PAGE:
tries to occupy a country in the Middle East, there
are long-term negative consequences for doing that,
including the situation in Syria right now. The Press: And there’s
nothing short of a full-scale invasion? That, I guess, is what most
people would just ask. I mean, we’ve heard —
we understand all that. And I also understand how
you feel that your critics always say that if you’re
not doing something militarily, you’re
not doing anything. And I get that. But just talking to people
— there’s nothing short of a full-scale invasion. And there was talk
of safe zones. And during the campaign,
Hillary Clinton, others, some of the allies in the
region — the Turks at one point — were
talking about that. I guess it’s just hard for
people to see the slaughter continue and there’s not
something else that can be done militarily that would,
in the short term at least, stop some of the bloodshed. Mr. Earnest: Let me try to
answer your question this way. I suspect if there actually
were a military solution to this problem, depending
on what it was, the Commander-in-Chief wouldn’t
hesitate to implement it. But there’s not. And this is not a new
position that is being articulated by the
Obama administration. This is a position that we
have had since the earliest days of the civil
war in Syria. There is not a military
solution that can be imposed by the United States. Diplomacy is the avenue. Diplomacy is the path toward
a long-term resolution that is in the interest
of the United States. And that’s what
we’re pursuing. And, in fact, that’s
what we’re leading. The Press: It’s the
hesitancy that I think a lot of the critics point to —
this caution that is, yes, part of President Obama’s
approach to this — approach to many things. And we’ve heard him argue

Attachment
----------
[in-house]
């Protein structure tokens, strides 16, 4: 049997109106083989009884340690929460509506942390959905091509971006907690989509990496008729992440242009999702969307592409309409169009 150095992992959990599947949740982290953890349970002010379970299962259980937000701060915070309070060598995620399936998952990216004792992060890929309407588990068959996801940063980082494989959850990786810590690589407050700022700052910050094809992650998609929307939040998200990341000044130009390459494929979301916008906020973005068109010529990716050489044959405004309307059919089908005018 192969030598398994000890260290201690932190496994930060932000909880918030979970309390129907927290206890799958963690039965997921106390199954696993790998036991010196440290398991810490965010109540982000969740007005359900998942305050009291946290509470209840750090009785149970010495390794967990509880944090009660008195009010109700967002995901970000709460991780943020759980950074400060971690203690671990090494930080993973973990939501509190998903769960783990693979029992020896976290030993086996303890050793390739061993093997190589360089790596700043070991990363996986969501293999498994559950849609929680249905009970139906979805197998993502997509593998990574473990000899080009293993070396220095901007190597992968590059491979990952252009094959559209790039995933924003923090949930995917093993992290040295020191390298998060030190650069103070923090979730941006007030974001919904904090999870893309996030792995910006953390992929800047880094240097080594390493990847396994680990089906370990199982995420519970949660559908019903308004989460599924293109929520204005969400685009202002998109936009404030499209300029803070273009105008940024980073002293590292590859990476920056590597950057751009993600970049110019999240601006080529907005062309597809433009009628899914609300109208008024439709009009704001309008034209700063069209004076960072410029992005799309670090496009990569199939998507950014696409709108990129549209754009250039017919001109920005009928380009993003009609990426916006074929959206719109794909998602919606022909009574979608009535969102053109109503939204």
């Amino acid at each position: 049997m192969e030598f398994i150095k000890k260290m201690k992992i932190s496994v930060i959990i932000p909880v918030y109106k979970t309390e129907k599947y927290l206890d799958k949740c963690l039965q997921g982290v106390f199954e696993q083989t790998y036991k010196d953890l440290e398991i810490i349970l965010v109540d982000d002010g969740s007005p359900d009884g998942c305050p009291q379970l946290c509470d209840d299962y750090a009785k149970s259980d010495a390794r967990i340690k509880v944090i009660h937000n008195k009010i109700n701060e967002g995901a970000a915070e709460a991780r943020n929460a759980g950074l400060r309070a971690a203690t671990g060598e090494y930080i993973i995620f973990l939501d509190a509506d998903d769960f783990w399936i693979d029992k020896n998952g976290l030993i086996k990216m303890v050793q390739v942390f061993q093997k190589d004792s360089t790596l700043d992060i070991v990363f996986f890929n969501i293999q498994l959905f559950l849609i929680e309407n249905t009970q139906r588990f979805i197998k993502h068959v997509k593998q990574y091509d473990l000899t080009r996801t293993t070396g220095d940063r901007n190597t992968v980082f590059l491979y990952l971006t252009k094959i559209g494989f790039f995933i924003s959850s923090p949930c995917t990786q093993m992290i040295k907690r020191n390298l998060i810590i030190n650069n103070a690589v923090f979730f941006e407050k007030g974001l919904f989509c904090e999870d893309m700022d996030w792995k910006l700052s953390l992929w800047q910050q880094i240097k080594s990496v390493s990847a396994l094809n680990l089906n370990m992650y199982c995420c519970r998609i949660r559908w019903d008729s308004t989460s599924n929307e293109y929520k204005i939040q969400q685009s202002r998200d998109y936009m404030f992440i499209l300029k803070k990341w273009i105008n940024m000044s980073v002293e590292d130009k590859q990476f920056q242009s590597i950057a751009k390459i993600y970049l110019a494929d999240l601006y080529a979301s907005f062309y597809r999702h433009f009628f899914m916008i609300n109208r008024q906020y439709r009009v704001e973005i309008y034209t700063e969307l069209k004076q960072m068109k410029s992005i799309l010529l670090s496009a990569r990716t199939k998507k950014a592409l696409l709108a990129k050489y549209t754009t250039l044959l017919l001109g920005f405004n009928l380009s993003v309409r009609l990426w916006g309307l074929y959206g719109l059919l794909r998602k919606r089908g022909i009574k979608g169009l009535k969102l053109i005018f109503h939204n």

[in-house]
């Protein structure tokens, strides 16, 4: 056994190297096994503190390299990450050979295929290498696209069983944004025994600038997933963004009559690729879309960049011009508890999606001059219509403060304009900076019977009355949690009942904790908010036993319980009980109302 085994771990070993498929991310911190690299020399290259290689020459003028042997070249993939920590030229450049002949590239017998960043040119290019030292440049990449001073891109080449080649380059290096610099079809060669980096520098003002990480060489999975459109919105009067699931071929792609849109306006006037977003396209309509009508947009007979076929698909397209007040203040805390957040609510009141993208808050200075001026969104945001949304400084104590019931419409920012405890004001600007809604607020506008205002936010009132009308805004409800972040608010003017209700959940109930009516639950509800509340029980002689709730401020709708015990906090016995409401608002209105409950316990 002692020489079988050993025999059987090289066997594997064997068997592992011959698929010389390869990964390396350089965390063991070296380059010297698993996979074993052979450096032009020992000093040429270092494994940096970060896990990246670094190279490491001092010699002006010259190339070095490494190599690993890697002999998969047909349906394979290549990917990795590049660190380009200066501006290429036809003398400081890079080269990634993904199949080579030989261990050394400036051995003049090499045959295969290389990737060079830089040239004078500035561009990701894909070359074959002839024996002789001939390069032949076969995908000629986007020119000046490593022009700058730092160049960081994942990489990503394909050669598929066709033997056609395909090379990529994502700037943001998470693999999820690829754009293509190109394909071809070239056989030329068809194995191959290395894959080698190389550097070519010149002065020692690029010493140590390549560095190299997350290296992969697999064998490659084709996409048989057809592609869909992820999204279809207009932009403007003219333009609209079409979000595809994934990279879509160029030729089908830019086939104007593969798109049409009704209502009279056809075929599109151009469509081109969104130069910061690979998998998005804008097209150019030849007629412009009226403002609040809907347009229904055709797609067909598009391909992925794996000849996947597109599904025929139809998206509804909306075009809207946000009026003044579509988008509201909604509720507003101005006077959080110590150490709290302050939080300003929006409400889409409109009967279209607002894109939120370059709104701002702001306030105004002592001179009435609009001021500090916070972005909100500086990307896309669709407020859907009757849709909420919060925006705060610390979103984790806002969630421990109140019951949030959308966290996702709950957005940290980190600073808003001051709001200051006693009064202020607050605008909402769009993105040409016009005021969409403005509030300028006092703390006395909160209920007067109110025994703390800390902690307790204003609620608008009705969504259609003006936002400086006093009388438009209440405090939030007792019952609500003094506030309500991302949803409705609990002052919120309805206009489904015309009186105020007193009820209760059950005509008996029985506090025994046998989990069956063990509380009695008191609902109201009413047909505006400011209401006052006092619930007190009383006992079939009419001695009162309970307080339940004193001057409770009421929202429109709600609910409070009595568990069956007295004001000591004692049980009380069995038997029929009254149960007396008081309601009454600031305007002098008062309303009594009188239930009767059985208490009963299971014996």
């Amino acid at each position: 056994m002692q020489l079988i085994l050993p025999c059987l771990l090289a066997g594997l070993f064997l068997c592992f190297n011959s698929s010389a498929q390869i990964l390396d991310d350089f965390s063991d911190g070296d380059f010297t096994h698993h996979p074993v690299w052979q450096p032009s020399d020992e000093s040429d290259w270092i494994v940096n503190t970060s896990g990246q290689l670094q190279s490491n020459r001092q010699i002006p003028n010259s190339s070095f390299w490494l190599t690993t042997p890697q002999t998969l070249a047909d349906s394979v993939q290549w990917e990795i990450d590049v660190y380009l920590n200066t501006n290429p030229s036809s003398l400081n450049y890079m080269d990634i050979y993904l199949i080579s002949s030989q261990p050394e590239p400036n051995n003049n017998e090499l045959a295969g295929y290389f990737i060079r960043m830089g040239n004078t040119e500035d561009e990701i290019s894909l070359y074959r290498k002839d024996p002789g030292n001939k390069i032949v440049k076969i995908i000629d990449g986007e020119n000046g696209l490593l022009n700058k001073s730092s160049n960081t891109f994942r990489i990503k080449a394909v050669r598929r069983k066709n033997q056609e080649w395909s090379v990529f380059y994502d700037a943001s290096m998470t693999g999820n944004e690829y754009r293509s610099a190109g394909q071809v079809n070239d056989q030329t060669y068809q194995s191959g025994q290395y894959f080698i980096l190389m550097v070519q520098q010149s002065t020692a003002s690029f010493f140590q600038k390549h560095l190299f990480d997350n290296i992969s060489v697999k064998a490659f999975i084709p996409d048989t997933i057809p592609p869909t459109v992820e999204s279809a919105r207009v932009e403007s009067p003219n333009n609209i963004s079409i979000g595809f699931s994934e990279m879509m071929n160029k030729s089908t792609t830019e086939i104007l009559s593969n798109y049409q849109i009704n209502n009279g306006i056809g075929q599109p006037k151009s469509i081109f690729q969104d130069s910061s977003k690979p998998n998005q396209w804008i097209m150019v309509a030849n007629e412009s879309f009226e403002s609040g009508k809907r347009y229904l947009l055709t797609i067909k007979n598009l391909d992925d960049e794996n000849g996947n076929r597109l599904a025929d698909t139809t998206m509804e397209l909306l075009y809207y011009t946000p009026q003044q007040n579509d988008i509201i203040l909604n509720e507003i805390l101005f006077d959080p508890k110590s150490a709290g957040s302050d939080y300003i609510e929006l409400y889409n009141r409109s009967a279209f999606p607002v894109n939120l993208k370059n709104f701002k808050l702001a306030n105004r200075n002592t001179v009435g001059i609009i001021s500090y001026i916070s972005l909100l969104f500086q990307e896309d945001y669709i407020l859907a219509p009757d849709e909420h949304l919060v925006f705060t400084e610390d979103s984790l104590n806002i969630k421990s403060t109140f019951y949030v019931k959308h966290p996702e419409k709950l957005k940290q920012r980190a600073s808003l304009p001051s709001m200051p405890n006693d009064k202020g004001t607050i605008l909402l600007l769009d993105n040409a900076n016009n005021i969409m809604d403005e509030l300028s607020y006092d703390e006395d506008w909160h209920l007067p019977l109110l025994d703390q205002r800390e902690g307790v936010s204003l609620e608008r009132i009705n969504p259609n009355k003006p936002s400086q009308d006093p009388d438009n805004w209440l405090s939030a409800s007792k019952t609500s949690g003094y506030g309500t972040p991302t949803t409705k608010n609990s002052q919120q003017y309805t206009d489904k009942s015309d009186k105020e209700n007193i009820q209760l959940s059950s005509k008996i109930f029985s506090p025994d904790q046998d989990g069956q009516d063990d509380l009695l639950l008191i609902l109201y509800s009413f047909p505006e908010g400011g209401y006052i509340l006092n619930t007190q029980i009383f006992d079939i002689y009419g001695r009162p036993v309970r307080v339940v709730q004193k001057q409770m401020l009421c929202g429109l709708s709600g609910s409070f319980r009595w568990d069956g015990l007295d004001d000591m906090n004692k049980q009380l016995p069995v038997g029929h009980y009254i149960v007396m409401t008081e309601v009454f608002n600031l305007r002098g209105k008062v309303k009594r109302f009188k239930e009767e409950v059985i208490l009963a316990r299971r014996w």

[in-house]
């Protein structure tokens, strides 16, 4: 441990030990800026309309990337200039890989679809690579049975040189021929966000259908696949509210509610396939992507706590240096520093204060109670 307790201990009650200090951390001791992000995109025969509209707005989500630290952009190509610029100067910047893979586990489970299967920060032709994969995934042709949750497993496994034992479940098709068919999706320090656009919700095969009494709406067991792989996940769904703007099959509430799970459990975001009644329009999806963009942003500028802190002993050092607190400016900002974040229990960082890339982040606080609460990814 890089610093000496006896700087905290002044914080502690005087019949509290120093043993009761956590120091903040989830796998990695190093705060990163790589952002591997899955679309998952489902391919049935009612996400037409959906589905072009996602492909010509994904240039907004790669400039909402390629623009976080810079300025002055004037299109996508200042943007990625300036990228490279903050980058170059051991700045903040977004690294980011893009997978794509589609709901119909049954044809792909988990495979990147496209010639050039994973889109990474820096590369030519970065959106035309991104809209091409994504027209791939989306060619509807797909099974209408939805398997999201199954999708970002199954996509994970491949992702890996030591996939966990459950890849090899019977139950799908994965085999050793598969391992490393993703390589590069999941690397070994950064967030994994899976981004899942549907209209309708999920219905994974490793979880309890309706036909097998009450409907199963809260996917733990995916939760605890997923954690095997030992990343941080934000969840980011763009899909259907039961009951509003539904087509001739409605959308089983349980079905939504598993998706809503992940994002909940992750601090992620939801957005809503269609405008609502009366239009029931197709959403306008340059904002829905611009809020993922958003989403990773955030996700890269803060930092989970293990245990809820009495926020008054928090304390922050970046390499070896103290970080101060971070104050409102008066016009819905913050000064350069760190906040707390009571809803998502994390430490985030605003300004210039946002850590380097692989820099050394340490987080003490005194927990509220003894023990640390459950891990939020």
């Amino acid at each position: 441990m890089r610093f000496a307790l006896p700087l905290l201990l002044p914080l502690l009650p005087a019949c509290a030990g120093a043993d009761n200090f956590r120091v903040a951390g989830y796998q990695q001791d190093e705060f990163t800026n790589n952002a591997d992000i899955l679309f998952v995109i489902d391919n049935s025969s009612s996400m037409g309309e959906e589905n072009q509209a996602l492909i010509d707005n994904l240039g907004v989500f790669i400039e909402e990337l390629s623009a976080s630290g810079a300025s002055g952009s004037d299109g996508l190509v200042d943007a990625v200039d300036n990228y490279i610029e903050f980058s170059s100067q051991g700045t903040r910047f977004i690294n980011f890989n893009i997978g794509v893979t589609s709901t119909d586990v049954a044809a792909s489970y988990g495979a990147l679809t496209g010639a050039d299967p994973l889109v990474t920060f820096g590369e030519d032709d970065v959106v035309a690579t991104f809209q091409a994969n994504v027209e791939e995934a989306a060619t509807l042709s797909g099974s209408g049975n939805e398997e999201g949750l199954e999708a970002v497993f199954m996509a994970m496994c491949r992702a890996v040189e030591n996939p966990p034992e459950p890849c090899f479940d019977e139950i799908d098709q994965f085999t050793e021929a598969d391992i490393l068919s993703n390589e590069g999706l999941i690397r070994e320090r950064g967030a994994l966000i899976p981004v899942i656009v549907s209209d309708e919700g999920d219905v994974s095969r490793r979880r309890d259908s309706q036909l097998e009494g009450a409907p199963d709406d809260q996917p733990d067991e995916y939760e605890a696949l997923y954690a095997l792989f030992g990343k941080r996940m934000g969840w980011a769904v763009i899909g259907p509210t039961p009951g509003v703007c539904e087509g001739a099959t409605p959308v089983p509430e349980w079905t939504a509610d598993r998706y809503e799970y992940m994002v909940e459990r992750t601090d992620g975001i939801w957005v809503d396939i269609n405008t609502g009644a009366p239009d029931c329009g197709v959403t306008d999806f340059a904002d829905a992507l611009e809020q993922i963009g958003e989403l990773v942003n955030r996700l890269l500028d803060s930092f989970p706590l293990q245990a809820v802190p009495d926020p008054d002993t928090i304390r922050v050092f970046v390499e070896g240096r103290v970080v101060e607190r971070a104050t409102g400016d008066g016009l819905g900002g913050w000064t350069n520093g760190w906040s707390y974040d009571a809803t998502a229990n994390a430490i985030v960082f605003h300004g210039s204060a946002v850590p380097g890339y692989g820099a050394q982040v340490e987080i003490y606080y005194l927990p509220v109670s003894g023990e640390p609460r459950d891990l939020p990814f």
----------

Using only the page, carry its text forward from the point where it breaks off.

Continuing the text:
how he has not hesitated in certain circumstances to
deploy the military to do things in different places. I guess this is a question
for him on Friday when he — because, again, given what’s
happening, I guess we’d love to get a better sense of
how he processes this. And I understand it’s a
tremendous responsibility, but how he processes the
criticism, the concern that the world has about this
situation at the same time that there’s this criticism
of him for being too cautious, too — dare I
say — weak to do more. Mr. Earnest: Well, I don’t
think you should use that word because people
certainly didn’t think it was cautious when the
President of the United States ordered the Seal Team
Six into Pakistan to go and take Osama bin Laden
off the battlefield. I don’t think people thought
it was cautious that the President has built an
international coalition of 68 members to go and
take the fight to ISIL. And you just got a long
briefing yesterday, a timely one, that reveals the
progress that we’ve made in rolling back territory
from ISIL and taking their external plotters off the
battlefield and limiting their ability to organize
those kinds of operations and carry them out against
the United States and our allies around the world. So I think the President
has been judicious and strategic, but he’s
also been bold. And the United States and
our national security has benefitted from it. Gardiner. The Press: Why did it
take until October 7th to attribute the hack to the
Russian government when the hack on the DNC was
confirmed in April, and from the first days investigators
knew it had Russian ties? That delay covered most of
the presidential election, causing months’ worth of